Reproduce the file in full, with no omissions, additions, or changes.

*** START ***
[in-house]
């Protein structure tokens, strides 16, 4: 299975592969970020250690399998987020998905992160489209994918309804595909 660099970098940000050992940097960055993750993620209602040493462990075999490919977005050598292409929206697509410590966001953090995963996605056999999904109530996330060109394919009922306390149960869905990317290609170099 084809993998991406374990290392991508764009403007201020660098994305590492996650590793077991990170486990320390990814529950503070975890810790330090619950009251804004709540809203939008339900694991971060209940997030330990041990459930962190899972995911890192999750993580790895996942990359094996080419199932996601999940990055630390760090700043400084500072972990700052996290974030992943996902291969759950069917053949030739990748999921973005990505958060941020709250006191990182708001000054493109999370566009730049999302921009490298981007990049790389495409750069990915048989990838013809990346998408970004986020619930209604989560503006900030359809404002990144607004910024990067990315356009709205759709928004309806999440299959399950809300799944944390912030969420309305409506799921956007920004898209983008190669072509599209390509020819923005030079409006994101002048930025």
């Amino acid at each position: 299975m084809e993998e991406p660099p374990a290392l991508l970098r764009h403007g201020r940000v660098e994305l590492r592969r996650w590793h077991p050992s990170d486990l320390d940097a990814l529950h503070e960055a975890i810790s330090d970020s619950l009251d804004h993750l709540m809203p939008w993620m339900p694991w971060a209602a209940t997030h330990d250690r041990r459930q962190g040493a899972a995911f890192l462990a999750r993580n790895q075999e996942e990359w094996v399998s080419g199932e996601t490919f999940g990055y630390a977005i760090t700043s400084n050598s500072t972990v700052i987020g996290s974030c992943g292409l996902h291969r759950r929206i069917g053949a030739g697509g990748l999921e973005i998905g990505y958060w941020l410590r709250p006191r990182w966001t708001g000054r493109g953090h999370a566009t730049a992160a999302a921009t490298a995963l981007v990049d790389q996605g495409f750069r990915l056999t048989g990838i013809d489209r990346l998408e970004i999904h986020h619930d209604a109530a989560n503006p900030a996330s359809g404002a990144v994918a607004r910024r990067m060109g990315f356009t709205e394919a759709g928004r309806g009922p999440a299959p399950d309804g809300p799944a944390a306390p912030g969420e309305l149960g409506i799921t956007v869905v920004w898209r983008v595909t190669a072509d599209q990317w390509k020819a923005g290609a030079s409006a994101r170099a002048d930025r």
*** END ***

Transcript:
[in-house]
């Protein structure tokens, strides 16, 4: 299975592969970020250690399998987020998905992160489209994918309804595909 660099970098940000050992940097960055993750993620209602040493462990075999490919977005050598292409929206697509410590966001953090995963996605056999999904109530996330060109394919009922306390149960869905990317290609170099 084809993998991406374990290392991508764009403007201020660098994305590492996650590793077991990170486990320390990814529950503070975890810790330090619950009251804004709540809203939008339900694991971060209940997030330990041990459930962190899972995911890192999750993580790895996942990359094996080419199932996601999940990055630390760090700043400084500072972990700052996290974030992943996902291969759950069917053949030739990748999921973005990505958060941020709250006191990182708001000054493109999370566009730049999302921009490298981007990049790389495409750069990915048989990838013809990346998408970004986020619930209604989560503006900030359809404002990144607004910024990067990315356009709205759709928004309806999440299959399950809300799944944390912030969420309305409506799921956007920004898209983008190669072509599209390509020819923005030079409006994101002048930025």
């Amino acid at each position: 299975m084809e993998e991406p660099p374990a290392l991508l970098r764009h403007g201020r940000v660098e994305l590492r592969r996650w590793h077991p050992s990170d486990l320390d940097a990814l529950h503070e960055a975890i810790s330090d970020s619950l009251d804004h993750l709540m809203p939008w993620m339900p694991w971060a209602a209940t997030h330990d250690r041990r459930q962190g040493a899972a995911f890192l462990a999750r993580n790895q075999e996942e990359w094996v399998s080419g199932e996601t490919f999940g990055y630390a977005i760090t700043s400084n050598s500072t972990v700052i987020g996290s974030c992943g292409l996902h291969r759950r929206i069917g053949a030739g697509g990748l999921e973005i998905g990505y958060w941020l410590r709250p006191r990182w966001t708001g000054r493109g953090h999370a566009t730049a992160a999302a921009t490298a995963l981007v990049d790389q996605g495409f750069r990915l056999t048989g990838i013809d489209r990346l998408e970004i999904h986020h619930d209604a109530a989560n503006p900030a996330s359809g404002a990144v994918a607004r910024r990067m060109g990315f356009t709205e394919a759709g928004r309806g009922p999440a299959p399950d309804g809300p799944a944390a306390p912030g969420e309305l149960g409506i799921t956007v869905v920004w898209r983008v595909t190669a072509d599209q990317w390509k020819a923005g290609a030079s409006a994101r170099a002048d930025r």